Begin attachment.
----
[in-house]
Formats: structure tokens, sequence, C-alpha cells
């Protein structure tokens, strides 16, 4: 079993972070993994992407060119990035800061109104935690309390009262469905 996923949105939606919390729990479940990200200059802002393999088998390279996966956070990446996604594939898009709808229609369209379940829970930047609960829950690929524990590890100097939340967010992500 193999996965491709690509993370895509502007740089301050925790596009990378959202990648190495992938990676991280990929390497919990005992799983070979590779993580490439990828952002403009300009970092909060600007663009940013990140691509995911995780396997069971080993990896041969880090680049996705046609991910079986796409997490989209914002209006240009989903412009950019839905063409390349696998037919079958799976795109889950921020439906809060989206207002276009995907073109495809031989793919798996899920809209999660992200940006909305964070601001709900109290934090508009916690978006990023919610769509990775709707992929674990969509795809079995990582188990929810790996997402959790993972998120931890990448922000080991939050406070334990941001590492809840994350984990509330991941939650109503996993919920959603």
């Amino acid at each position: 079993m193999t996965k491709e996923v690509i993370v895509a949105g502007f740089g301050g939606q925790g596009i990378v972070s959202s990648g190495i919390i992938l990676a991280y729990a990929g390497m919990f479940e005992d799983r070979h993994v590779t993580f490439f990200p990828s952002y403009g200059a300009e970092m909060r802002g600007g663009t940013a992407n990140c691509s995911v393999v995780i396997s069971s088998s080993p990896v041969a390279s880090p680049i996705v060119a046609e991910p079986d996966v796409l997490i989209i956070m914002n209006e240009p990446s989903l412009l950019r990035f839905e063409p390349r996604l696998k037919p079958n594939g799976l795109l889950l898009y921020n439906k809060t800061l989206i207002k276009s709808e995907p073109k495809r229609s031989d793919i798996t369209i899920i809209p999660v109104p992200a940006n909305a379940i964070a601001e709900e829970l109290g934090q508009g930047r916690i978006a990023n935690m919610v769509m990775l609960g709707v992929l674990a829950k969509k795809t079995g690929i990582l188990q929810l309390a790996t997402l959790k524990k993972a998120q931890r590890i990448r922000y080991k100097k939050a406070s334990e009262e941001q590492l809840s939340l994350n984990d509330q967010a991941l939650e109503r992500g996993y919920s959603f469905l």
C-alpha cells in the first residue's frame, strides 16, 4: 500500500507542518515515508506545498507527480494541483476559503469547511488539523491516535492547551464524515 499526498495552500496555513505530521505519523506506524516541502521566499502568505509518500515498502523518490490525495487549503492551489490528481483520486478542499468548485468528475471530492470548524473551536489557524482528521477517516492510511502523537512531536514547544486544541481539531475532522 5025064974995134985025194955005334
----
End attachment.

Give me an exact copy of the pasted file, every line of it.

[in-house]
Formats: structure tokens, sequence, C-alpha cells
């Protein structure tokens, strides 16, 4: 079993972070993994992407060119990035800061109104935690309390009262469905 996923949105939606919390729990479940990200200059802002393999088998390279996966956070990446996604594939898009709808229609369209379940829970930047609960829950690929524990590890100097939340967010992500 193999996965491709690509993370895509502007740089301050925790596009990378959202990648190495992938990676991280990929390497919990005992799983070979590779993580490439990828952002403009300009970092909060600007663009940013990140691509995911995780396997069971080993990896041969880090680049996705046609991910079986796409997490989209914002209006240009989903412009950019839905063409390349696998037919079958799976795109889950921020439906809060989206207002276009995907073109495809031989793919798996899920809209999660992200940006909305964070601001709900109290934090508009916690978006990023919610769509990775709707992929674990969509795809079995990582188990929810790996997402959790993972998120931890990448922000080991939050406070334990941001590492809840994350984990509330991941939650109503996993919920959603």
């Amino acid at each position: 079993m193999t996965k491709e996923v690509i993370v895509a949105g502007f740089g301050g939606q925790g596009i990378v972070s959202s990648g190495i919390i992938l990676a991280y729990a990929g390497m919990f479940e005992d799983r070979h993994v590779t993580f490439f990200p990828s952002y403009g200059a300009e970092m909060r802002g600007g663009t940013a992407n990140c691509s995911v393999v995780i396997s069971s088998s080993p990896v041969a390279s880090p680049i996705v060119a046609e991910p079986d996966v796409l997490i989209i956070m914002n209006e240009p990446s989903l412009l950019r990035f839905e063409p390349r996604l696998k037919p079958n594939g799976l795109l889950l898009y921020n439906k809060t800061l989206i207002k276009s709808e995907p073109k495809r229609s031989d793919i798996t369209i899920i809209p999660v109104p992200a940006n909305a379940i964070a601001e709900e829970l109290g934090q508009g930047r916690i978006a990023n935690m919610v769509m990775l609960g709707v992929l674990a829950k969509k795809t079995g690929i990582l188990q929810l309390a790996t997402l959790k524990k993972a998120q931890r590890i990448r922000y080991k100097k939050a406070s334990e009262e941001q590492l809840s939340l994350n984990d509330q967010a991941l939650e109503r992500g996993y919920s959603f469905l």
C-alpha cells in the first residue's frame, strides 16, 4: 500500500507542518515515508506545498507527480494541483476559503469547511488539523491516535492547551464524515 499526498495552500496555513505530521505519523506506524516541502521566499502568505509518500515498502523518490490525495487549503492551489490528481483520486478542499468548485468528475471530492470548524473551536489557524482528521477517516492510511502523537512531536514547544486544541481539531475532522 5025064974995134985025194955005334